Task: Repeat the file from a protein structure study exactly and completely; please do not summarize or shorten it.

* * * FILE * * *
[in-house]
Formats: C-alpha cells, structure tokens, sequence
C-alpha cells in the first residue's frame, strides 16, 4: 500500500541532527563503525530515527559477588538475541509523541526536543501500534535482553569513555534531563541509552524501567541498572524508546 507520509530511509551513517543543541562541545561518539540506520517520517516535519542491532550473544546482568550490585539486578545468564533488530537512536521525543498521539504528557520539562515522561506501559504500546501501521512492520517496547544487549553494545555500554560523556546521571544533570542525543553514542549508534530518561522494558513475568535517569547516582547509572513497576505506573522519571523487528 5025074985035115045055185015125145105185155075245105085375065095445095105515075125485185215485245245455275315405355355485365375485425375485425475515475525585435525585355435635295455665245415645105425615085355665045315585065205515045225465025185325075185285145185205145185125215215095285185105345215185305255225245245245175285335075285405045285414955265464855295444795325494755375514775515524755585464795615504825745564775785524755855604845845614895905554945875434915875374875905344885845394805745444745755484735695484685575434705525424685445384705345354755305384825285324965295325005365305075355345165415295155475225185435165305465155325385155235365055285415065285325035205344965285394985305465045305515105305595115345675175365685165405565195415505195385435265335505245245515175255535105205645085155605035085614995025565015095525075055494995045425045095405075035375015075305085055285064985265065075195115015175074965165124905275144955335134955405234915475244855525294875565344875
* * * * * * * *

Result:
[in-house]
Formats: C-alpha cells, structure tokens, sequence
C-alpha cells in the first residue's frame, strides 16, 4: 500500500541532527563503525530515527559477588538475541509523541526536543501500534535482553569513555534531563541509552524501567541498572524508546 507520509530511509551513517543543541562541545561518539540506520517520517516535519542491532550473544546482568550490585539486578545468564533488530537512536521525543498521539504528557520539562515522561506501559504500546501501521512492520517496547544487549553494545555500554560523556546521571544533570542525543553514542549508534530518561522494558513475568535517569547516582547509572513497576505506573522519571523487528 5025074985035115045055185015125145105185155075245105085375065095445095105515075125485185215485245245455275315405355355485365375485425375485425475515475525585435525585355435635295455665245415645105425615085355665045315585065205515045225465025185325075185285145185205145185125215215095285185105345215185305255225245245245175285335075285405045285414955265464855295444795325494755375514775515524755585464795615504825745564775785524755855604845845614895905554945875434915875374875905344885845394805745444745755484735695484685575434705525424685445384705345354755305384825285324965295325005365305075355345165415295155475225185435165305465155325385155235365055285415065285325035205344965285394985305465045305515105305595115345675175365685165405565195415505195385435265335505245245515175255535105205645085155605035085614995025565015095525075055494995045425045095405075035375015075305085055285064985265065075195115015175074965165124905275144955335134955405234915475244855525294875565344875